(Taken from an article by Tom Davenport in 1996)
Sharing and using knowledge are often unnatural acts.
"If my knowledge is a valuable resource, why should I share it? If my job is to create knowledge, why should I put my job at risk by using your knowledge instead of mine? We sometimes act surprised when knowledge is not shared or used, but we would be better off assuming that the natural tendency is to hoard our own knowledge and look suspiciously on knowledge that comes from others.
"To enter our knowledge into a system and to seek out knowledge from others is not only threatening, but also requires much effort -- so we have to be highly motivated to undertake such work. If the knowledge manager adopted this principle, we would not assume that the installation of Lotus Notes will lead to widespread sharing, or that making information available will lead to its use. We would realize that sharing and usage have to be motivated through time-honored techniques--performance evaluation, compensation, example. Some companies are beginning to employ those techniques.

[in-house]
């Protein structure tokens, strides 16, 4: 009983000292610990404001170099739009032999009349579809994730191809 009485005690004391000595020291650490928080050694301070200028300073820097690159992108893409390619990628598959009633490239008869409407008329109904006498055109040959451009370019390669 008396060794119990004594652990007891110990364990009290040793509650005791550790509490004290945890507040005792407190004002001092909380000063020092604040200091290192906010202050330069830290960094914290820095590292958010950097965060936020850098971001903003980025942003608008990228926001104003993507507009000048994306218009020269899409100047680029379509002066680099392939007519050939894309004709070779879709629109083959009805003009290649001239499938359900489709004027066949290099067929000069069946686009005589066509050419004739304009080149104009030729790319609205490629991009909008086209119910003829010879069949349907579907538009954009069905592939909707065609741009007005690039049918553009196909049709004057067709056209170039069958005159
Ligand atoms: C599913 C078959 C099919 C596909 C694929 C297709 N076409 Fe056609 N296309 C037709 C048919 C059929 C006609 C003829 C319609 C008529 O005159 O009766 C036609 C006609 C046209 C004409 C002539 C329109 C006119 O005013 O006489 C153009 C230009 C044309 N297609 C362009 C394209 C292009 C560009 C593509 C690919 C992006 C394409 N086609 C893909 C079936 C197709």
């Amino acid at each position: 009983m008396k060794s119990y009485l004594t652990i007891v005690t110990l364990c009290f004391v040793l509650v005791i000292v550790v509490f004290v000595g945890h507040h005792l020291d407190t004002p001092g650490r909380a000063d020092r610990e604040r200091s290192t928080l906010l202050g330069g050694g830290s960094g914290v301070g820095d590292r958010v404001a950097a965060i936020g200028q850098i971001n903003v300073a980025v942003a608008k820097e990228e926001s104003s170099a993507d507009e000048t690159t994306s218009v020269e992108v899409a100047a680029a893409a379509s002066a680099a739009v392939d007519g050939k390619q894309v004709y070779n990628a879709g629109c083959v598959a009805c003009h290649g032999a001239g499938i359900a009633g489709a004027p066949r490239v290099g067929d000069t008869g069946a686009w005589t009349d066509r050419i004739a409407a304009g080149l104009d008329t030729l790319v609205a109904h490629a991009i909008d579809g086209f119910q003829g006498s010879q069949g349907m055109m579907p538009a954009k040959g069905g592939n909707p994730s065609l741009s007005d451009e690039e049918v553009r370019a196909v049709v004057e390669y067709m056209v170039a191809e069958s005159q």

"The Lotus Development Corporation, now a division of I.B.M., devotes 25 percent of the total performance evaluation of its customer support workers to knowledge sharing. Buckman Laboratories recognizes its 100 top knowledge sharers with an annual conference at a resort. ABB ASEA Brown Boveri Ltd., the Swiss-Swedish conglomerate, evaluates managers not only on the results of their decisions, but also on the knowledge and information applied in the decision-making process".